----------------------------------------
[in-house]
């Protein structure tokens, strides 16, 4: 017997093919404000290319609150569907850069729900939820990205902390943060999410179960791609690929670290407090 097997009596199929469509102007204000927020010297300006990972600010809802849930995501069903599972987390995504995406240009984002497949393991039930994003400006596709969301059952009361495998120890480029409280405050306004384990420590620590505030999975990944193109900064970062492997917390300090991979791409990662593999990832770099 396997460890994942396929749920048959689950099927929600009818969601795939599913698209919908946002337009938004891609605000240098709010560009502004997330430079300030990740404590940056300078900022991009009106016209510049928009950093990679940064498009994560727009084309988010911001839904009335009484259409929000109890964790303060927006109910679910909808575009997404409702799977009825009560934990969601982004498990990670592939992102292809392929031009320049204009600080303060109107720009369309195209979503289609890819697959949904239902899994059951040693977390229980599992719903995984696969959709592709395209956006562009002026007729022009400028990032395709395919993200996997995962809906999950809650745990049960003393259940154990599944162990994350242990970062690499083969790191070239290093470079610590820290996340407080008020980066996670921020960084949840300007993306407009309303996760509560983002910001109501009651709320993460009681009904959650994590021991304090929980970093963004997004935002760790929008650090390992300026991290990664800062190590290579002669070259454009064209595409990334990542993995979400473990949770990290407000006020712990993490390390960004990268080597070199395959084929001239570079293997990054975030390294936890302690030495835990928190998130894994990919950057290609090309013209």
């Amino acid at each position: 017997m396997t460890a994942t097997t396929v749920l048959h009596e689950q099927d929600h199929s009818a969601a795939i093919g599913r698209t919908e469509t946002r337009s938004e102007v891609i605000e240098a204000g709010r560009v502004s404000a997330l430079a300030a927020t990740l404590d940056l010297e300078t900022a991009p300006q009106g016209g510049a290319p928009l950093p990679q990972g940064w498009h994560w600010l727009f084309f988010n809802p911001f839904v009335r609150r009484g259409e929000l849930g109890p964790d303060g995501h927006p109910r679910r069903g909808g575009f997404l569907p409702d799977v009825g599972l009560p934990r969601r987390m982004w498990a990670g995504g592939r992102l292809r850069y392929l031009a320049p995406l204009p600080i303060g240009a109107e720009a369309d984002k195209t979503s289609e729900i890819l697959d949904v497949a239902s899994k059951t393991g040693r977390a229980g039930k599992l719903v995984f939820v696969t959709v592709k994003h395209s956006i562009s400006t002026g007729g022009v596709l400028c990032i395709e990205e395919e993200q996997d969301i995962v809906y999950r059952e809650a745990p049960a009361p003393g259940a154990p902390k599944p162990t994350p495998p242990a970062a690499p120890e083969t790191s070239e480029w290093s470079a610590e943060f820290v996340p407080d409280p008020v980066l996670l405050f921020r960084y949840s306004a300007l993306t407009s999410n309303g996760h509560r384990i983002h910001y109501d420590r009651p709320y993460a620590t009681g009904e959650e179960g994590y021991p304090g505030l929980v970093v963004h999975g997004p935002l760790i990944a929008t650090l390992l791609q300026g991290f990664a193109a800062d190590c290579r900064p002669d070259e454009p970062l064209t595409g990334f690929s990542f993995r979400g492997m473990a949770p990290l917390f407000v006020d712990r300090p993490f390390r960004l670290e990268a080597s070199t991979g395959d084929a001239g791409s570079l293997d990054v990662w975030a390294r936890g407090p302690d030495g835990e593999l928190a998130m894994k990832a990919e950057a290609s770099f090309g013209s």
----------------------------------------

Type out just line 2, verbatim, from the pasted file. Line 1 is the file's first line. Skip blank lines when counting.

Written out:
């Protein structure tokens, strides 16, 4: 017997093919404000290319609150569907850069729900939820990205902390943060999410179960791609690929670290407090 097997009596199929469509102007204000927020010297300006990972600010809802849930995501069903599972987390995504995406240009984002497949393991039930994003400006596709969301059952009361495998120890480029409280405050306004384990420590620590505030999975990944193109900064970062492997917390300090991979791409990662593999990832770099 396997460890994942396929749920048959689950099927929600009818969601795939599913698209919908946002337009938004891609605000240098709010560009502004997330430079300030990740404590940056300078900022991009009106016209510049928009950093990679940064498009994560727009084309988010911001839904009335009484259409929000109890964790303060927006109910679910909808575009997404409702799977009825009560934990969601982004498990990670592939992102292809392929031009320049204009600080303060109107720009369309195209979503289609890819697959949904239902899994059951040693977390229980599992719903995984696969959709592709395209956006562009002026007729022009400028990032395709395919993200996997995962809906999950809650745990049960003393259940154990599944162990994350242990970062690499083969790191070239290093470079610590820290996340407080008020980066996670921020960084949840300007993306407009309303996760509560983002910001109501009651709320993460009681009904959650994590021991304090929980970093963004997004935002760790929008650090390992300026991290990664800062190590290579002669070259454009064209595409990334990542993995979400473990949770990290407000006020712990993490390390960004990268080597070199395959084929001239570079293997990054975030390294936890302690030495835990928190998130894994990919950057290609090309013209």